Poetic journalism

George Elliot Clarke has changed the way the public reads journalism and poetry by combining the two.


parislede.jpg
Clarke poses for a picture with the writer of this piece, Nina Paris.

By: Nina Paris

paris1_03.jpg

George Elliot Clarke is not afraid to speak his mind. He made that clear at this year’s the Word on the Street book festival in Halifax.

Clarke was there to read from his new book Trudeau, Long March and Shining Path. He says that he has a right and a responsibility to speak on political issues as a writer, but after the audience asks nothing but political questions, he tells them with a smile “I am only a poet.”

This is not true. Clarke sees poetry and journalism as one and the same. He does both and incorporates tools from each world into the other. Clarke is also a playwright, a professor and a writer of libretti; opera script. His style of fictionalizing fact is his claim to fame.

Trudeau serves as a great example of his style. Clarke has taken times and events in Trudeau’s life and added dialogue and colour.

During the reading, Clarke doesn’t stop smiling. He is warm and says hello to people as they join the small crowd at the CBC stage at Pier 23 on the Halifax waterfront. For more than an hour Clarke reads excerpts from his book and takes questions from the audience.

People are captivated. Audience members are tapping their feet as Clarke reads:

“During Hitler’s war, I did what I liked- Loafed in Quebec and motorbiked, So proud, with a Prussian helmet on, A preppy lad, crying ‘Révolution!'”

Clarke’s casual style makes him seem more like a friend than a celebrated author. After he’s finished reading from Trudeau, he shares an unfinished poem about his feelings toward Prime Minister Stephen Harper. “A pasty-faced, milk-toast doughboy. As gooey as egg white and just as dull. This expert at snow jobs oozes and slides.”

The audience laughs — or leaves — at this point, which is near the end of Clarke’s reading. But Clarke doesn’t care if he upsets anyone. He welcomes different opinions, and never shies away from expressing his own.

Clarke is inspired by real events. This is part of his appeal. He takes everyday news or historical events and makes them interesting, entertaining and a bit more fun.

“Every now and then, even in the middle of a book review, I’ll slip in a line or two of poetry, just to remind the reader that the writer is a poet and that you can do other things with language besides write straightforward prose.”

Clarke won the Governor General’s Award for his book Whylah Falls. Several of the events in the book are based on a murder that happened in 1985 in Nova Scotia. While his work is poetic, real life lurks below the surface: “His breath went emergency in his lungs, His felled heart grasped impossibly at light; A thrown bouquet, he dropped softly to earth. Torn from sweet oxygen, O wilted fast.”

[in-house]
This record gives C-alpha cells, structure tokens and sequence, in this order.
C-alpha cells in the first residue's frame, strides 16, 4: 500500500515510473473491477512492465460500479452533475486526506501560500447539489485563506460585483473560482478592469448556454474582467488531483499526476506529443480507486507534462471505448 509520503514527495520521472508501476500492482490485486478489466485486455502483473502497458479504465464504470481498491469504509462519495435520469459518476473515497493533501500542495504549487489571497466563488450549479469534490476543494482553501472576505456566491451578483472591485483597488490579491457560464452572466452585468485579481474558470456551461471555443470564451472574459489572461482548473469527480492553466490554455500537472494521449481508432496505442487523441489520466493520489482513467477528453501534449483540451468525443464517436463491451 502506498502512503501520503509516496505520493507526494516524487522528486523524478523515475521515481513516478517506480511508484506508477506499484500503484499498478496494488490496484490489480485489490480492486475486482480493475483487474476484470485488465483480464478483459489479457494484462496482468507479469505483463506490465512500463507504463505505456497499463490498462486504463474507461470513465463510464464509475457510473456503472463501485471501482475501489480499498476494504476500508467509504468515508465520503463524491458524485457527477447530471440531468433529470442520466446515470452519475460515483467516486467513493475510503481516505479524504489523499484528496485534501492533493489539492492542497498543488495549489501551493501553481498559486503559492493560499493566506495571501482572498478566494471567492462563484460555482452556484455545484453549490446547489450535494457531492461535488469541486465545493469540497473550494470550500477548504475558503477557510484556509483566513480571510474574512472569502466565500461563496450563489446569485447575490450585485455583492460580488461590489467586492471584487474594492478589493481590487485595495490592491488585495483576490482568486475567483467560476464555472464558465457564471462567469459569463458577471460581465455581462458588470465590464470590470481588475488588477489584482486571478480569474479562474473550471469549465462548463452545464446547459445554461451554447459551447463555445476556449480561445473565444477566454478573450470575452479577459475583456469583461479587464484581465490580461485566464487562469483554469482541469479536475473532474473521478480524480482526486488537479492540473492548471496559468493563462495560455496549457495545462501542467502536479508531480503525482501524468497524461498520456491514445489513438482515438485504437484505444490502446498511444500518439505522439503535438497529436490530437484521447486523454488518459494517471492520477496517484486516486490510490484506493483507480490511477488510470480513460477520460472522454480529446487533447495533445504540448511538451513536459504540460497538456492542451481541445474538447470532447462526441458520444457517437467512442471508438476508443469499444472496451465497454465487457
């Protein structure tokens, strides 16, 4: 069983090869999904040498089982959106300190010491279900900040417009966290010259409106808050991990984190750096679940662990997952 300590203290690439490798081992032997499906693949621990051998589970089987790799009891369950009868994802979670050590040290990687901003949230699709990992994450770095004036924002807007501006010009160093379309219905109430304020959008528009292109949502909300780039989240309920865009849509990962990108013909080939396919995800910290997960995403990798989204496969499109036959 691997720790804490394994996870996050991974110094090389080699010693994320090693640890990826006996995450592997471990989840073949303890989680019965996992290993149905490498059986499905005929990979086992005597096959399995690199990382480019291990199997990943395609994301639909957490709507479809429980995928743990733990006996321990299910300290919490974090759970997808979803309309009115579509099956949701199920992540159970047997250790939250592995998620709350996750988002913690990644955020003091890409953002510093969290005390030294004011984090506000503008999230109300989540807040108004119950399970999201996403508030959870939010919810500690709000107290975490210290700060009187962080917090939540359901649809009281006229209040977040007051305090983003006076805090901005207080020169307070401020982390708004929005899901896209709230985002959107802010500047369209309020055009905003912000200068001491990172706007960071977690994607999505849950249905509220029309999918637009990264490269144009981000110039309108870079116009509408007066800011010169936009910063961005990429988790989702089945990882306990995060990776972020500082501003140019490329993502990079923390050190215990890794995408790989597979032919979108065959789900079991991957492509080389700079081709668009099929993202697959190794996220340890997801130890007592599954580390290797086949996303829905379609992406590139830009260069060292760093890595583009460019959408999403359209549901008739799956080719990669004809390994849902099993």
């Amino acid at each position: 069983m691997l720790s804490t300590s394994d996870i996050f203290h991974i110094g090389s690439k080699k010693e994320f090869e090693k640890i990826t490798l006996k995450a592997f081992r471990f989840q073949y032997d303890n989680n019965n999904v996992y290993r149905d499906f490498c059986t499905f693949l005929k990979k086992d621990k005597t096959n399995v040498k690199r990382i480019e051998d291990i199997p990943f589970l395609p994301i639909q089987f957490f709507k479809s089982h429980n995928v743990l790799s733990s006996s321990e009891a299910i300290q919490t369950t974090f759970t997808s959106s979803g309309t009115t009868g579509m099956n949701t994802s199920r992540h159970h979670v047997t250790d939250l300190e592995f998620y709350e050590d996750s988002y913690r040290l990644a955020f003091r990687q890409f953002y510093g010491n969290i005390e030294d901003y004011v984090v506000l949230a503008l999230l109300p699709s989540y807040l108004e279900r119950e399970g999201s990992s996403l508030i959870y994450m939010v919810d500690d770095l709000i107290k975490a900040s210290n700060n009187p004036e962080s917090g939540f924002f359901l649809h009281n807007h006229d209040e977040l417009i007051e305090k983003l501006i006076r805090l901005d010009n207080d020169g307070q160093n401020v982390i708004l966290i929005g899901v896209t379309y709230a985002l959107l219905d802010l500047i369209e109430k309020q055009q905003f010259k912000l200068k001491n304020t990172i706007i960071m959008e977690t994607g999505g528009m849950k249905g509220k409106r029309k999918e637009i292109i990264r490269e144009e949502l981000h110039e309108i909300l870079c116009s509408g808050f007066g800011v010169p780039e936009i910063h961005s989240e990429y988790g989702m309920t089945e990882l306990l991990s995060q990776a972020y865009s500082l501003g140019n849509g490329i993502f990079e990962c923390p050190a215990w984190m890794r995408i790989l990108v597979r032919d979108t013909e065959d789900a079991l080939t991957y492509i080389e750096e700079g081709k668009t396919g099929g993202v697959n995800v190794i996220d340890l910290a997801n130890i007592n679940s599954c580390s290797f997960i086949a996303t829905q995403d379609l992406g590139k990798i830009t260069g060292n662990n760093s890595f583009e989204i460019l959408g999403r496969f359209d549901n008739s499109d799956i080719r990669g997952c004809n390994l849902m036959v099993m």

paris2_04.jpg

Clarke grew up in Halifax’s North End. He lived on predominantly-black Maynard street and calls himself “Africadien,” by which he means Nova Scotians who come from one of the original black settlements here.

Clarke still has a presence in the North End. Recently, a monument was erected in front of the North Memorial Library on Gottingen Street. It displays a quote from Clarke:

‘North is Freedom- Uptown, down-home, each book a drum, each life a poem.’

Clarke has been working as a journalist since 1982 when he joined Imprint, the University of Waterloo’s student newspaper.

His book reviews blossomed into a column about anything from politics to poetry. Eventually Clarke was elected editor-in-chief of the paper in what he calls “a very weird and surprising moment for everybody.”

Some people were opposed to having Clarke as the editor of the paper, both for his left-wing views and for his skin colour.paris1_01.jpg

The student president told Clarke that the students wouldn’t accept him as the editor and attempted to recall his win. Clarke calls this shortsighted. The recall was unsuccessful.

Clarke’s term as editor-in-chief was anything but. A few years before, the paper had been turned into a communist outlet by the paid editors. He says that he managed to remove the paid positions from the paper and turn it back into a paper by students.

The job helped Clarke learn a lot about journalism and himself.

One of his many other gigs was running a North End newspaper called The Rap. He says it was born out of an attempt to deliver news that mattered to people in the neighborhood, whose stories were often left untold.

Clarke ran the eight-page monthly paper from an office at the Black United Front, an association meant to be a voice for Halifax’s black community. The Rap was originally a two-page newsletter about the work of the front.